*p*′) in the sinogram of the converted sinogram. From the discussion above, light path alignment is altered by moving *g*
_{
s
}(*x*
_{
s
},*θ*
_{
s
}) to *g*
_{
p
}(*x*
*p*′,*θ*
*p*′) like as shown in Fig. 2. This conversion is possible when each coordinate in the sinogram *g*
_{
p
} represents a unique ray in the object.

We formulate the relationship between (*x*
*p*′,*θ*
*p*′) and (*x*
_{
s
},*θ*
_{
s
}) in the case of the object is a cylinder and the camera model is orthogonal projection. Let *ϕ* be an angle between the ray from the light source and the ray in the object. The relationship between (*x*
*p*′,*θ*
*p*′) and (*x*
_{
s
},*θ*
_{
s
}) is formulated as follows:

Therefore, the sinogram of the shortest-path transmission measurement *g*
_{
s
} can be converted to one of the parallel transmission measurement *g*
_{
p
} by the following equation:

The paths of the scattered light are converted to parallel paths by this conversion, then the optical CT for the scattering object using inverse Radon transform is possible.

### 2.4 Optimal placement of light source

By light path alignment, the paths of shortest-path transmission measurement are converted to parallel. However, there are some unobserved paths due to the incompleteness of the measurement. For example, “ray 2” in Fig. 5 b is observed because it reaches the surface that can be seen from the camera. In contrast, “ray 3” cannot be observed because it reaches the surface that is hidden from the camera. Therefore, it is necessary to find the optimal setup of measurement to minimize the number of unobservable paths.

In the discussion so far, the light source is placed at the opposite of the camera. However, a number of the unobserved paths changes corresponding to the angle between the light source and the camera. Assume the camera is fixed; now, we derive an optimal placement of the light source relative to the camera.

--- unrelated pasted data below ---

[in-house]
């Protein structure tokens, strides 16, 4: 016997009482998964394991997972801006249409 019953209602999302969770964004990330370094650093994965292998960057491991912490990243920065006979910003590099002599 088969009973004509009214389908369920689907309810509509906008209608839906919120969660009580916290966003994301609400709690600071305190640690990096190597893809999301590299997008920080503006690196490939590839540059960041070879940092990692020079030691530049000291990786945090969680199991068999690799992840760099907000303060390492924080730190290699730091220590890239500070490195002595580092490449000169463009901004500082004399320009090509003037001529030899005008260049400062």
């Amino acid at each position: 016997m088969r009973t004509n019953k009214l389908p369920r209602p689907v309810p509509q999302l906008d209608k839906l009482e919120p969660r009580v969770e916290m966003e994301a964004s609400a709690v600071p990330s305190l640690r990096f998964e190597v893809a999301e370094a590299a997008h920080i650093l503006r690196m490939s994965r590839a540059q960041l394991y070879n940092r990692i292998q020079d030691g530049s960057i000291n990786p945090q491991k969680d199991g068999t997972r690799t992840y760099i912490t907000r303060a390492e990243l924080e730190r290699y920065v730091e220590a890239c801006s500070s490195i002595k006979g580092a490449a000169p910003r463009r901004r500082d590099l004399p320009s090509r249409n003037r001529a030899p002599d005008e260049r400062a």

Figure 6 illustrates the observable area in the case the object is a cylinder and the camera model is orthogonal projection. We denote the angle between the orientation of the light source and the orientation of the camera by *θ*
_{
l
}. The rays that reach the surface highlighted by green are observable by the camera, and the area that these rays pass through is shown in blue. It is found that there are areas that are unobservable from the camera.

In order to evaluate these areas, we take a look at a distance between a ray and the center of the object. Let the slice of the cylinder a unit circle and *d* the distance between the ray and the center of the object. In the case of parallel transmission measurement, *d* takes a range 0≤*d*≤1. In the case of shortest-path transmission measurement, the range depends on *θ*
_{
l
}. We denote the range of *d* by *d*
_{min}≤*d*≤*d*
_{max}. For 0°≤*θ*
_{
l
}≤90°, the rays that pass near the surface are unobservable. *d*
_{min} and *d*
_{max} are given as follows:

For 90°≤*θ*
_{
l
}≤180°, the rays that passes around the center are unobservable. *d*
_{min} and *d*
_{max} are given as follows:

We define the coverage of the observation as a ratio of the range taken by *d* compared to the radius. Let *p* denote the coverage of the observation; it is calculated as follows:

The coverage can be comprehended as the area of a sinogram. The distance *d* corresponds to the x-axis of the sinogram because x-axis of the sinogram is a displacement of a ray relative to the center of the object. Therefore, *d*
_{min},*d*
_{max}, and *p* mean distances are shown in Fig. 7
a. The coverage will be the ratio of the area filled up in the sinogram. Figure 7
b shows the coverage of observation with respect to *θ*
_{
l
}. It is found that the coverage takes its maximum 1 at *θ*
_{
l
}=90°. This means the complete paths are observable for this setting; thus, it is the optimal placement of the light source.

## 3 Experiment

We performed the numerical simulation for the evaluation of the proposed method. We confirmed that our method estimates the interior and confirmed the improvement of reconstruction by using the optimal measurement setup.

As a synthetic data, a distribution of the absorption rate is given as shown in the second row of Fig. 8 a with the dimensions of 64 ×64. The first row of Fig. 8 a shows the ideal sinogram obtained by the parallel transmission measurement. It is found that traces of the circles appear as two sinusoidal curves.